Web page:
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Strange Days: Vinyl Aesthetics of the Psychedelic Era

Between the eyes and ears there lie,
The sounds of color,
And the light of a sigh.
And to hear the sun, what a thing to believe.
But it's all around if we could but perceive.

The Moody Blues
“The Word”

With its roots in San Francisco in the mid-1960s, the Psychedelic movement marked a shift in social consciousness, music, and art. The Psychedelic movement emerged in American counterculture as a response to the political and sociological climate created by the Vietnam War and the growing popularity of hallucinogenic drugs, advocated for by the Beat Generation before it. In particular, LSD, or acid, served as a catalyst for the movement, providing users with altered perceptions of reality, more vivid sensory experiences, and a sense of connectedness with nature and one another.

A transition in album cover design occurred as a result of the new experiences and perceptions produced through the use of psychedelic drugs. These altered states of reality inspired bands and cover designers to create an integrated audio-visual experience. Suddenly, the popular music album covers featuring photographs of the band or artist were replaced by an explosion of psychedelic designs.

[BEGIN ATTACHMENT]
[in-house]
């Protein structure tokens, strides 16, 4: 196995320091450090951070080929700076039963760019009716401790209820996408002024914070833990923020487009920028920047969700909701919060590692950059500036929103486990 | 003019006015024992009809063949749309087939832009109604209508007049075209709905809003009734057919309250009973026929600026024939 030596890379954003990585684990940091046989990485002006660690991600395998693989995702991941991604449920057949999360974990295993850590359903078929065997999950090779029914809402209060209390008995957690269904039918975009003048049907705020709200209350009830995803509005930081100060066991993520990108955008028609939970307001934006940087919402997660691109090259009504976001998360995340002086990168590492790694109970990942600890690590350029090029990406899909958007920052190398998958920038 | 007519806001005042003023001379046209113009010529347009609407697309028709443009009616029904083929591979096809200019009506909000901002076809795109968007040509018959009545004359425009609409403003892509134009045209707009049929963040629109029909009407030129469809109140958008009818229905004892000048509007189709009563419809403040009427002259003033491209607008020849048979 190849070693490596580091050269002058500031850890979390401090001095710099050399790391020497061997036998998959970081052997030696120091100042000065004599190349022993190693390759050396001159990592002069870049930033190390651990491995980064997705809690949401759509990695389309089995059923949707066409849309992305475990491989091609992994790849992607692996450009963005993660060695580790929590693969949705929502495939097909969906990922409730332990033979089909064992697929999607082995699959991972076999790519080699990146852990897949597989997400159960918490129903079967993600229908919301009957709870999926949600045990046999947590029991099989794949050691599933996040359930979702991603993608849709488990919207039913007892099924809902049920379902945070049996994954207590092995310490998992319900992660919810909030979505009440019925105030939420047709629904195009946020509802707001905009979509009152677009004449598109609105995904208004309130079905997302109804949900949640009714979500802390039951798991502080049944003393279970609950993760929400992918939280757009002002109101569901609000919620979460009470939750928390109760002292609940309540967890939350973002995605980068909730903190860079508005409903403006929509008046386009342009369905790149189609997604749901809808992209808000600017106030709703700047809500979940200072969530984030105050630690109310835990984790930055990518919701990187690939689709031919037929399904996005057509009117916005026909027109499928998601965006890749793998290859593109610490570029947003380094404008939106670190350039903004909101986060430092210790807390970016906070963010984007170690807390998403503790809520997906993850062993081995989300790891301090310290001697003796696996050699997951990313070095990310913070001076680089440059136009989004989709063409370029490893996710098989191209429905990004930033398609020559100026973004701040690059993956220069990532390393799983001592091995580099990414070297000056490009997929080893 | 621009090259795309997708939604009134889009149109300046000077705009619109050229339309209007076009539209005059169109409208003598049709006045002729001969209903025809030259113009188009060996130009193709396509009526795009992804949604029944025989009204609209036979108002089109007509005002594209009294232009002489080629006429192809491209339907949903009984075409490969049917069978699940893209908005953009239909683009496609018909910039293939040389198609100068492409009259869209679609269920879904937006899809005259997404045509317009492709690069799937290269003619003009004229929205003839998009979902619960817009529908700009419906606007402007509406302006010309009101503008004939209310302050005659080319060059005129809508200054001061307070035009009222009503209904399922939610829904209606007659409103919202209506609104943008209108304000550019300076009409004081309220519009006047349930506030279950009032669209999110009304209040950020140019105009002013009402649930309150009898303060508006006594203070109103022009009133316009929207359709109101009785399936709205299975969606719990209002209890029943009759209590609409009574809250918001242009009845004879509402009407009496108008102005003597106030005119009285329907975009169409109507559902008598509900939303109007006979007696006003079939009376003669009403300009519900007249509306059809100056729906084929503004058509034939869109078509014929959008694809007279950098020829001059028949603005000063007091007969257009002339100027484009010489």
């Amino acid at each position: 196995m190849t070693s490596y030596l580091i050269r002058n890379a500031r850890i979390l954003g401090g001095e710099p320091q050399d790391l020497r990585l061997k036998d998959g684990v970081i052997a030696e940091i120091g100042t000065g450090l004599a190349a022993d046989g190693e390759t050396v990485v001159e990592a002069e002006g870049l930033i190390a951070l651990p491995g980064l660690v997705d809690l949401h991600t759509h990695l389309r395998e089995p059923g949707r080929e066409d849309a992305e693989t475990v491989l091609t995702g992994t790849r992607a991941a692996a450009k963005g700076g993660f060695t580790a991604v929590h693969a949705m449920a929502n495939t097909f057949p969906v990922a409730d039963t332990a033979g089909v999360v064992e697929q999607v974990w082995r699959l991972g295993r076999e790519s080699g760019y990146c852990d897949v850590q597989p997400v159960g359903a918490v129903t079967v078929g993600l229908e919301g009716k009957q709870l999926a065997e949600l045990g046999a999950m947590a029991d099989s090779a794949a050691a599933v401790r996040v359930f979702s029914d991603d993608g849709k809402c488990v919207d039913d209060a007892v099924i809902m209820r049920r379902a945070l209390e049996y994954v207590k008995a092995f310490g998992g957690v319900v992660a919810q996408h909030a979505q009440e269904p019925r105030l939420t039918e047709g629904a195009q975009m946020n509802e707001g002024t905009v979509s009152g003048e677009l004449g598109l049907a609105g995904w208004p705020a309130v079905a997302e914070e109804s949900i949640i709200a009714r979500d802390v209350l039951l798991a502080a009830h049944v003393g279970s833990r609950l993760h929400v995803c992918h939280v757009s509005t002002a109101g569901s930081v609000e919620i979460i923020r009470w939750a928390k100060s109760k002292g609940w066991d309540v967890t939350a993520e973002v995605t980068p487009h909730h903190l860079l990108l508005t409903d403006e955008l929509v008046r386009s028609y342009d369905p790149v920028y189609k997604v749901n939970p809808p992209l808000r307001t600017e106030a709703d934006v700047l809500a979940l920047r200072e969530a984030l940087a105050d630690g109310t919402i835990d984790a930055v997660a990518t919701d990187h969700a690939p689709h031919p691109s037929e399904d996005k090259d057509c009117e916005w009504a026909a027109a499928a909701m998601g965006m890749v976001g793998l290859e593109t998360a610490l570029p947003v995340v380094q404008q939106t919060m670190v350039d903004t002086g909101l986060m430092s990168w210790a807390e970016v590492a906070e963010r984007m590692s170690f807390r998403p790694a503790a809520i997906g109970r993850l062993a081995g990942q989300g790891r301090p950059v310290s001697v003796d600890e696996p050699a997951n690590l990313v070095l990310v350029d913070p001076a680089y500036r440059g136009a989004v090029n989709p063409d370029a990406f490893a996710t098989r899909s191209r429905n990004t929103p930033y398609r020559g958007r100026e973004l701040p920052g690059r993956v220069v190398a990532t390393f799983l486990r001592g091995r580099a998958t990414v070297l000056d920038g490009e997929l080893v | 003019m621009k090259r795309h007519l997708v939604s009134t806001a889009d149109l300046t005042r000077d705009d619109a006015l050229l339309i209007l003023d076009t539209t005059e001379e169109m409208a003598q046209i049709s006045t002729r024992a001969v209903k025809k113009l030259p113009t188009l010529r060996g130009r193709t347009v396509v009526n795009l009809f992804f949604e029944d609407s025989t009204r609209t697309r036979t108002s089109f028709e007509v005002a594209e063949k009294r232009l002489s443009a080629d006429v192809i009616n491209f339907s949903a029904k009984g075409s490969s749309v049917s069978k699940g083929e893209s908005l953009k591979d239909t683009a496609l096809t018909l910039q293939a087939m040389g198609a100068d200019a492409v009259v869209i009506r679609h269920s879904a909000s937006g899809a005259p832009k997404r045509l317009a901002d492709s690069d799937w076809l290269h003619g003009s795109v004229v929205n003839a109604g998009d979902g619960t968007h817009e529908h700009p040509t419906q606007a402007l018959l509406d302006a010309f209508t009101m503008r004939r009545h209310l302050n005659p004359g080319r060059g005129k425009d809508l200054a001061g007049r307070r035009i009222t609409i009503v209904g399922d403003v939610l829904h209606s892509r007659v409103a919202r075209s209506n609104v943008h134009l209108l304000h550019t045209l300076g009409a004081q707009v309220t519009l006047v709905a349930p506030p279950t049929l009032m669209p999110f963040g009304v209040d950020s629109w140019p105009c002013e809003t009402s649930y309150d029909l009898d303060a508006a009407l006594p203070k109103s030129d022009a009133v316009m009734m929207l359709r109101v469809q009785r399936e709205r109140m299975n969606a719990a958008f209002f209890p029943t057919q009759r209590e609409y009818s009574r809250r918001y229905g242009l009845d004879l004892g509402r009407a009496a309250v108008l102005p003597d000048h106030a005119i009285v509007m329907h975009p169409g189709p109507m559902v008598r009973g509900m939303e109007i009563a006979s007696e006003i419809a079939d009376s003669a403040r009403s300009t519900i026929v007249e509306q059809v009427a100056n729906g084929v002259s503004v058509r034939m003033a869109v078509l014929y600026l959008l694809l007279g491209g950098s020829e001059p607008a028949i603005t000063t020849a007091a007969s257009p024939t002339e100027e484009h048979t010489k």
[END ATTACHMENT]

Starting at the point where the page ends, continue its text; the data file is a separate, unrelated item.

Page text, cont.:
Distinguishing features of psychedelic art include: the use of vivid colors, flowing organic patterns, energetic designs, strange or fantastic subject matter, and the joining of disparate times and cultures through photomontage. The influences of the Pop Art, Art Nouveau, and Surrealism movements are strongly reflected through the characteristic designs of Psychedelic era album cover art.

Curated by members of Curatorial Practice,
a core course in the NIU Museum Studies Program:
Carmin Berchiolly
Rebeka Jacobson
Keith Ulrich